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Log S3 API error message #30126

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merged 1 commit into from Jan 4, 2016

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@stanislavb
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stanislavb commented Jan 2, 2016

Background

When the S3 API returns for example code 403, it is hard to guess what went wrong without looking at the more verbose message, as seen for example in #29912.

Change contents

When S3 API returns an error code in the 400 or 500 range, put message contents into debug log for easier troubleshooting.

Requests doesn't raise HTTPError automatically - for that raise_for_status() is commonly used. Therefore the try clause never caught any exceptions.

This change replaces the never activated except block with a response code check, as seen in utils/aws.py

Q&A

  • Should we raise an error instead?
    Potentially Salt will generate a big amount of these log lines, for example when updating every single states file from S3. It is less scary to put it in debug log.
  • Why did we lose the "return False"?
    It is inconsistent with the error handling below where return value does not matter.
  • Why aren't we alerting the user that something went wrong?
    That requires a go-through through the whole s3.py to see which log.debug() should really be log.error() and is left for a future change.
Log S3 API error message
Background: When the S3 API returns for example code 403, it is hard to
guess what went wrong without looking at the more verbose message, as
seen for example in #29912.

When S3 API returns an error code in the 400 or 500 range, put message
contents into debug log for easier troubleshooting.

Requests doesn't raise HTTPError automatically - for that
raise_for_status() is commonly used. Therefore the try clause never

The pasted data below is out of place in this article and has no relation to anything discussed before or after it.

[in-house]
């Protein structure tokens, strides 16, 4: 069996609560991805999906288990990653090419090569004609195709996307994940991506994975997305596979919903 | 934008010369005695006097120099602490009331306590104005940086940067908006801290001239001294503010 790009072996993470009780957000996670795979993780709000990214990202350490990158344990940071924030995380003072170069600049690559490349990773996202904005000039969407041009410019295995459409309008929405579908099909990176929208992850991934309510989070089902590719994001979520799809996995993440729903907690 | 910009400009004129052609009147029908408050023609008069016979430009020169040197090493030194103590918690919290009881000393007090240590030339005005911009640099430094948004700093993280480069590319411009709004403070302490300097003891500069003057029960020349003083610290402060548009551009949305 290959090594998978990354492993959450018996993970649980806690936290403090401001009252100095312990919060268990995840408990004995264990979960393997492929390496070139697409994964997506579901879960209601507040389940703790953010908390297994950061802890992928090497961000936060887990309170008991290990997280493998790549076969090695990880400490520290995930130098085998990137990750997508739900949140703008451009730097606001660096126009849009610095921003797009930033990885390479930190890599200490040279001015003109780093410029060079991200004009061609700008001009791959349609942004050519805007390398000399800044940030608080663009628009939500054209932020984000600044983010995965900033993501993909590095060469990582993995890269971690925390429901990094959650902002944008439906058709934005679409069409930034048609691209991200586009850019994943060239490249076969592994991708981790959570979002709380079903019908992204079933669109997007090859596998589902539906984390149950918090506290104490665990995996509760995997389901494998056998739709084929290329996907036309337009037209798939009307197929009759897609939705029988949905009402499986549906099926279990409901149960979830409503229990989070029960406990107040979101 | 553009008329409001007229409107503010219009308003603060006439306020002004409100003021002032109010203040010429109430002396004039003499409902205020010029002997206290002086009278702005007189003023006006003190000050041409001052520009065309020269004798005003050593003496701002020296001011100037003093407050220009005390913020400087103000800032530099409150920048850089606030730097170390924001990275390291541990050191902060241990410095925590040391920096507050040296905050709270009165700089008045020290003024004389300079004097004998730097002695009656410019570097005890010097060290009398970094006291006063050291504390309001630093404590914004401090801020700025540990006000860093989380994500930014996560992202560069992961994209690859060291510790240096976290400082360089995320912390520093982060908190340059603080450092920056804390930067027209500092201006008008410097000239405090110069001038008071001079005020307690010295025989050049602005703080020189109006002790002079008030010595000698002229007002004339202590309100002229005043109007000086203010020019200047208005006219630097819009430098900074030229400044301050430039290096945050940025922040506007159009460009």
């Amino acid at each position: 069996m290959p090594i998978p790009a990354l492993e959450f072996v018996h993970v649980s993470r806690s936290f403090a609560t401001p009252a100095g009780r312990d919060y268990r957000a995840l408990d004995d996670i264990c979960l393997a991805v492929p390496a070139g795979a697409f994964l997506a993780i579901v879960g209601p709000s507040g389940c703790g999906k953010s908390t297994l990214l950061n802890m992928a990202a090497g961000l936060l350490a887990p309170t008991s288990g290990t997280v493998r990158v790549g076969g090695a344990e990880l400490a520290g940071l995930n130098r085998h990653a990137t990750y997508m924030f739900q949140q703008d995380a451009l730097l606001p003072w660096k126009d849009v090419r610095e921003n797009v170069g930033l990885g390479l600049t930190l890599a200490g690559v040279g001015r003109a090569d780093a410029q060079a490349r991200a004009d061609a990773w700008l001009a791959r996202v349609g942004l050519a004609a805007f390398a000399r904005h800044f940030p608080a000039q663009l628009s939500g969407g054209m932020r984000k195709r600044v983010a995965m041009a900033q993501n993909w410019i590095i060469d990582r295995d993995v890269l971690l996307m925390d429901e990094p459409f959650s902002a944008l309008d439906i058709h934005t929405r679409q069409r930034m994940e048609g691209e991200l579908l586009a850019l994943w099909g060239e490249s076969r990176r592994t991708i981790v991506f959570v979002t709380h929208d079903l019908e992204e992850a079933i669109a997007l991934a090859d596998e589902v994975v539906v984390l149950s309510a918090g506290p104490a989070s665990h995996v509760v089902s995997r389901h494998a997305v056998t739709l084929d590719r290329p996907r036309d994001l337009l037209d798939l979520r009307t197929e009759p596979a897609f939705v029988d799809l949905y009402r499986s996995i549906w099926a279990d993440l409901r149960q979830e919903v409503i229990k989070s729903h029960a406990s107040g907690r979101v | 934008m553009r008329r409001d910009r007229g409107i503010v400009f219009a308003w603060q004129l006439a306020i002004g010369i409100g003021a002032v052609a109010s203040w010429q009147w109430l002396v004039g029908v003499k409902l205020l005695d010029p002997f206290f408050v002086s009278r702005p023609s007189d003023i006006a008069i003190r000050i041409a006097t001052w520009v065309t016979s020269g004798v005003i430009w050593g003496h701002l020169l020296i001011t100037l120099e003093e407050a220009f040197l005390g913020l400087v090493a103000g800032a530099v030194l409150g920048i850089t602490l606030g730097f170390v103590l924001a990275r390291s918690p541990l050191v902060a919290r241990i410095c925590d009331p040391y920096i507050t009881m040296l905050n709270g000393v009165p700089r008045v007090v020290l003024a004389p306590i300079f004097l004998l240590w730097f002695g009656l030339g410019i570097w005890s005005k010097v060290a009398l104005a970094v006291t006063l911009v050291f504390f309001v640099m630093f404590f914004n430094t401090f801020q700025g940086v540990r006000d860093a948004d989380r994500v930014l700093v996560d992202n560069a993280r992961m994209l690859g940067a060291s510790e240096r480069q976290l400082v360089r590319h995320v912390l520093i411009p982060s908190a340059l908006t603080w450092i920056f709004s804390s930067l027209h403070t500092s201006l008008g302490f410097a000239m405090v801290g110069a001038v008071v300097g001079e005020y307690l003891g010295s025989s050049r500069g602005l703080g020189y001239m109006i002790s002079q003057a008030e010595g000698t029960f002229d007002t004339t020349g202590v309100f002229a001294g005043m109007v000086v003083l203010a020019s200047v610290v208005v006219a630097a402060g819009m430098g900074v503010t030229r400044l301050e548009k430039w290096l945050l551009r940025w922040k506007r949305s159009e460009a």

caught any exceptions.

This change replaces the never activated except block with a response
code check, as seen in utils/aws.py

Q&A:
Should we raise an error instead? Potentially Salt will generate a big
amount of these log lines, for example when updating every single states
file from S3. It is less scary to put it in debug log.

Why did we lose the "return False"? It is inconsistent with the error
handling below where return value does not matter.

Why aren't we alerting the user that something went wrong? That requires
a go-through through the whole s3.py to see which log.debug() should
really be log.error() and is left for a future change.
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cachedout Jan 4, 2016

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Hi @stanislavb

This all seems very sensible. Thank you for the very thorough PR. It's appreciated!

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cachedout commented Jan 4, 2016

Hi @stanislavb

This all seems very sensible. Thank you for the very thorough PR. It's appreciated!

cachedout added a commit that referenced this pull request Jan 4, 2016

@cachedout cachedout merged commit c06671a into saltstack:2015.8 Jan 4, 2016

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